All are impressive pieces of technology, but also tools too frequently misused by the modern stalker.
At a Department of Justice event marking January both as National Stalking Awareness Month and the 15th anniversary of the Violence Against Women Act, Associate Attorney General Perrelli said the use of technology by stalkers has become "a common practice."
"We must recognize the changing nature of these crimes and develop new strategies for addressing them," he said. "We in law enforcement, and our partners in the judiciary, need to adapt in order to stop those who stalk and provide help to victims of stalking."
As smaller and cheaper technology and social networking sites proliferate, victims' advocates say it is becoming easier for stalkers to monitor and terrorize their victims.
But though the technology presents new and formidable challenges, experts say law enforcement and stalking victims are learning to beat offenders at their own game.
A Department of Justice report from January 2009 said that about one-quarter of the 3.4 million stalking victims in the United States reported cyber-stalking, such as e-mail or instant messaging. GPS technology and other forms of electronic monitoring were used to track one in 13 victims.
Though the behavior isn't new, experts say new tactics and technology sometimes stump law enforcement, which is often understaffed, under-resourced and under-trained.
"Technology has not created a whole new breed of stalkers but it makes it easier to engage in [that] behavior," said Michelle Garcia, director of the National Center for Victims of Crime's Stalking Resource Center. And, she added, the technology sometimes overwhelms law officers.
"In many instances, they don't understand the technology or they're not familiar with it," she said, adding that sometimes "they don't even know technology can do what some of the victims are reporting."
Law Enforcement: Privacy Laws Sometimes Help Stalkers Stay Ahead
But some officers around the country are learning to use technology against the highest-tech offenders.
Deirdri Fishel, a police detective in State College, Pa., said that in many cases, privacy laws help stalkers to stay one step ahead.
If an offender uses anonymous e-mail sites to harass victims or anonymously creates a Web site publicizing personal information about a victim, investigators often lose valuable time filing court orders or asking Internet companies for records, she said.
Though she understands why the laws are important, she said they can still be challenging when police are trying to crack a case.
But in some cases, she said technology can help law enforcement get past those obstacles.
"We're using the technology to catch the stalkers in the same way they use technology to perpetuate stalking," she said.
For example, though stalkers may use the Internet and disposable phone cards to monitor and torment victims, they also resort to lower-tech tactics too. Fishel said they'll often follow victims or drive by their homes or damage their property.
To catch the stalkers in the act, she said she and her partner will install surveillance equipment at victims' homes.
Though they can't always monitor the video in real-time, the video cameras give victims peace of mind and the footage serves as valuable evidence that can be used in court.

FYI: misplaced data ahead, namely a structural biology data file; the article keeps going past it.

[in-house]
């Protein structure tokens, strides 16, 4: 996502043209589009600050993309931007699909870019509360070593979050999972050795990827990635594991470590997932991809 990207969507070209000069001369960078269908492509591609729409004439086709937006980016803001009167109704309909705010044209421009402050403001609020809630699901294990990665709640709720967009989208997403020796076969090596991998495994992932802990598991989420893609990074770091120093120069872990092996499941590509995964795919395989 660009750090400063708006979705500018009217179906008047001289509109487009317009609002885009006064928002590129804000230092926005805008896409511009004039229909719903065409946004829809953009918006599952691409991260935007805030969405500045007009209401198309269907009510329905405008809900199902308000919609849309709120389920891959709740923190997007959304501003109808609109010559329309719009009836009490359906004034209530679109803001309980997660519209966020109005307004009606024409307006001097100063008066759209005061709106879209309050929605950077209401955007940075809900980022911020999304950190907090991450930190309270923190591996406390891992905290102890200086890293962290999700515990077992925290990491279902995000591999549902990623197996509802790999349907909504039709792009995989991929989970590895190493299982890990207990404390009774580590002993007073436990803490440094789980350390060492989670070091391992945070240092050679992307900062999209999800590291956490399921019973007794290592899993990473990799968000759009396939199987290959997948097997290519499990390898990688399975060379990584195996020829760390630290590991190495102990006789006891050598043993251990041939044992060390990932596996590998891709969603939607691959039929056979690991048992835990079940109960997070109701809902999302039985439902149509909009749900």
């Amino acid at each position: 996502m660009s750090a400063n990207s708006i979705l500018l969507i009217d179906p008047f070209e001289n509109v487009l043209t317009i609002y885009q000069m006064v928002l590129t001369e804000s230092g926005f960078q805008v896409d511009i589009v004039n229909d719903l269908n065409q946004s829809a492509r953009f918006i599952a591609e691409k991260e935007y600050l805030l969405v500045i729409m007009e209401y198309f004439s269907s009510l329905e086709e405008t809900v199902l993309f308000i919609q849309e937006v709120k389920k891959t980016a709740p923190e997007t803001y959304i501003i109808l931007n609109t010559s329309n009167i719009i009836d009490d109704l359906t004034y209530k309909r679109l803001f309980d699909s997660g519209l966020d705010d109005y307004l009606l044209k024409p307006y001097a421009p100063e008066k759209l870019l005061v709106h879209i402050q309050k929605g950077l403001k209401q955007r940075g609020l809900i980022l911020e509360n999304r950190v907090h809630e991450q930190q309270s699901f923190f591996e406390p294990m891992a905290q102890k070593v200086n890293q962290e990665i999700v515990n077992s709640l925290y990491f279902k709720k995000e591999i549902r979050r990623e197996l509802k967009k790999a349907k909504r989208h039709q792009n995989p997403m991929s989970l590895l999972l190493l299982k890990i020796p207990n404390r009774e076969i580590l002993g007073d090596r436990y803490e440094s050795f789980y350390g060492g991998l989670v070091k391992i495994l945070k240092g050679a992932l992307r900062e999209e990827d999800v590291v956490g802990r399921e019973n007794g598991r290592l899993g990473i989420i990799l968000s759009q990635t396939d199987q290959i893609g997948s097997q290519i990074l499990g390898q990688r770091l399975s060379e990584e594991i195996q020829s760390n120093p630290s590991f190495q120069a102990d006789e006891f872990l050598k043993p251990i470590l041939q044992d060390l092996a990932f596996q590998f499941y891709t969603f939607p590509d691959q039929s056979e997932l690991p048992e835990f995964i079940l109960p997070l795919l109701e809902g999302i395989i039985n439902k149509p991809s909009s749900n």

She also said that digital stalking leaves behind a digital trail that can help build a case against a stalker.
Though a victim's first instinct might be to delete a threatening text or e-mail message, Fishel urges victims to save everything.
If you delete e-mails, she said, "You lose the trail to be able to go back and be able to trace it to the original source."
She also said that since much of the data stored by Internet companies like Yahoo, Hotmail and Facebook is purged after a certain amount of time, people who think they are being stalked should get in touch with law enforcement sooner rather than later.
Once law enforcement has been notified, officers can initiate a process requesting that tech companies save potentially incriminating email messages and other data.
Victims' Advocates: Trust Your Instincts
Experts say that if you think you're being stalked, you should trust your instincts.
"If you think someone knows too much about your activities, it's entirely possible and likely that the stalker is misusing technological tools to surveil and terrorize," said Cindy Southworth, director of technology for the National Network to End Domestic Violence.
A trip to the computer store with your home computer or laptop can help determine if someone is monitoring your online activities with spyware. But, if you're suspicious, Southworth cautioned against searching for "spyware" or other related terms on your home computer.
If someone is indeed watching you electronically, those key words could tip him off and potentially escalate the harassment, she said, adding that a safe alternative could be a computer at the local library.
Safety experts also encourage victims to change their passwords and even e-mail accounts, as stalkers are often former intimate partners who might know that a password contains birthdays or pets' names.
Southworth said that though technology can be intimidating, it can also become one of a victim's strongest allies.
"In the past, a lot of pressure was put on the victim as the only witness to stalking," she said. "Now if you have e-mail, text messages, camera footage, you have incredibly powerful evidence."